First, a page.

In Canada, we have a law for dealing with intimate (sexual) images that have been shared without consent. If
a peer has your image, you could send them a message. Once the person knows how you feel, they can no longer
say they didn’t know your views. The best way to send a message is in writing so you will have a copy of
what was sent.
Sample email message
“I have reason to believe that you are in possession of an intimate image/video of me. [Suggestion: include some details, such as a description of the image/video and the circumstances under which it was taken/provided to the person (e.g., The image shows me nude in my bedroom and I texted it to you on December 31, 2015 when we were dating.)]
The image/video that I believe you have was taken in circumstances that I consider to be private and personal. I do not consent to you being in possession of the image/video of me [add the words “any longer” if the intimate image/video was initially provided to the person voluntarily]. More specifically, I do not consent to you sharing it with any other person or posting it in any online location. I request that you delete the image/video, and all copies you may have of the image/video, immediately. If you have posted the image/video in any online or other location, I request that you remove it immediately.
This request is being made now in order to avoid the need to involve police. In Canada, it is a criminal offence (162.1 (2)) to distribute an intimate image of another person without the consent of that person. [Optional: Generally speaking, an intimate image is a photo/video of a person in which the person is nude, exposing a private part (genital organ, breast, anal region) or engaged in explicit sexual activity; taken in circumstances that gave rise to a reasonable expectation of privacy; and in respect of which the person depicted retains a reasonable expectation of privacy.]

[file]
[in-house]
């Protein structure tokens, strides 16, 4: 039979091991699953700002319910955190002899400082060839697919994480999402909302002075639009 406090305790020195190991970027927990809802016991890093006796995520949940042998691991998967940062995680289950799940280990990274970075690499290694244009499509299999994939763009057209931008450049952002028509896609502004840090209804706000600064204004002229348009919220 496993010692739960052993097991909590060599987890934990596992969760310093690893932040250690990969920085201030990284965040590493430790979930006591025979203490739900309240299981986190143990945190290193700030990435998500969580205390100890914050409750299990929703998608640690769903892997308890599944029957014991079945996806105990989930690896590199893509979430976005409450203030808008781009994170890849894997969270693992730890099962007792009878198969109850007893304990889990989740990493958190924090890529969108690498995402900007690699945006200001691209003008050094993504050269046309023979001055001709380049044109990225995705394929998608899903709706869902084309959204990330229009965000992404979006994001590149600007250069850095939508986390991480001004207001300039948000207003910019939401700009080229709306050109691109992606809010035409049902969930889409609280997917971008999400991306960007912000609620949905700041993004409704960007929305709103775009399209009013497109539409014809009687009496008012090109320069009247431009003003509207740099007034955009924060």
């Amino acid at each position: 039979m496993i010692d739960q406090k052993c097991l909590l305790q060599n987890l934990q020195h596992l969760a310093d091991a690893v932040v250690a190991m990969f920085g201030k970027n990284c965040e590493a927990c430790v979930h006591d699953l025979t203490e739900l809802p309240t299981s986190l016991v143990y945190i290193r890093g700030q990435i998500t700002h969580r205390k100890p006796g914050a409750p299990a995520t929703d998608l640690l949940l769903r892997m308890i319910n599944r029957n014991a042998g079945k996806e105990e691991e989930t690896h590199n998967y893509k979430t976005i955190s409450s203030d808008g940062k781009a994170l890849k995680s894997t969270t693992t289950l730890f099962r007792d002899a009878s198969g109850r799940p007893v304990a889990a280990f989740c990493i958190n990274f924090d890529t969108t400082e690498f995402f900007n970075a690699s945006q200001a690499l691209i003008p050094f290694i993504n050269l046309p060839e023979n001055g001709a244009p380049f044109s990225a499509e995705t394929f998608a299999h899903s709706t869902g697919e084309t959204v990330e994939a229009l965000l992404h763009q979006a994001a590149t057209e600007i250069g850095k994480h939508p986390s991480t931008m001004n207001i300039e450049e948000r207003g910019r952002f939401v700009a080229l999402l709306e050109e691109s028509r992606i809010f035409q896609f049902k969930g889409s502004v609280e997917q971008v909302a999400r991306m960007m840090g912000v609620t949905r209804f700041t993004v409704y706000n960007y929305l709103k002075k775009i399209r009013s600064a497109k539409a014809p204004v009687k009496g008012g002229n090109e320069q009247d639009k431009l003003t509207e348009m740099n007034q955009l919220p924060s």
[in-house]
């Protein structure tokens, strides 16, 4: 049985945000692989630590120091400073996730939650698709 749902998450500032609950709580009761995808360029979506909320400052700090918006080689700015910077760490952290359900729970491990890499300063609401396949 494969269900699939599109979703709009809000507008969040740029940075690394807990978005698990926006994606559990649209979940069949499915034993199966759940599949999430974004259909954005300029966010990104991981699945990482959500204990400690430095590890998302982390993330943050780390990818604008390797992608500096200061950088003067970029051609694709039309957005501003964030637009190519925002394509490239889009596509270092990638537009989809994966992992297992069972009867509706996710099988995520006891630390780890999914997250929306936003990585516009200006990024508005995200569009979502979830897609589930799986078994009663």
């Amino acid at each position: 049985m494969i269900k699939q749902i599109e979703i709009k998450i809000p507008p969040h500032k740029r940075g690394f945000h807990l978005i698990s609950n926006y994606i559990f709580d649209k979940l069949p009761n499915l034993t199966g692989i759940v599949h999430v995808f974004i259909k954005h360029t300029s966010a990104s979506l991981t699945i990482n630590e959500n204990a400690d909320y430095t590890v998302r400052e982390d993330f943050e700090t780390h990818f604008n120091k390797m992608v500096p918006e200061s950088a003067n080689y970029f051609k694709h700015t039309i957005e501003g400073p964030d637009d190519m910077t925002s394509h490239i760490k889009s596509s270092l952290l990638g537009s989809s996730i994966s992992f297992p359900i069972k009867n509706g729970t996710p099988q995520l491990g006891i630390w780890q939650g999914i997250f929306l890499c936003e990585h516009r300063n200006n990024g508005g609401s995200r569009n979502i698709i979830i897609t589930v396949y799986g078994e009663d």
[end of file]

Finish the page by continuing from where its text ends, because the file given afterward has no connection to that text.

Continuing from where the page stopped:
Please respond to this message and confirm that you have deleted/removed the intimate image as requested. If I do not receive confirmation from you within [set the number of days – anywhere from 2 to 7 days should be enough, depending upon the method of notice and how quickly you think the person will see this and be able to respond], I may have no choice but to contact police.
From: [Add your name, or if you don't want your name to appear in the message, some descriptor that will make you identifiable to the person, such as “The person who was your girlfriend/boyfriend for the last 6 months”.]
- If you are scared that an intimate image of you will be shared by someone, this Canadian law does allow you to apply to the court for something called a “prevention order” (an order of the court that names a specific person and tells them not to share or post an existing intimate image). Local courthouses have information about how to obtain a prevention order.
- We strongly suggest that you involve a safe adult (parent, counsellor, etc.) in addressing a peer having your picture on a phone and/or sharing it via MMS with other peers.
“Getting help is anything but weak. Getting help is for the strong. Hiding and pretending something never happened is the worst thing of all.”
— Ernestine (character from How Sweet the Sound by Amy K. Sorrells)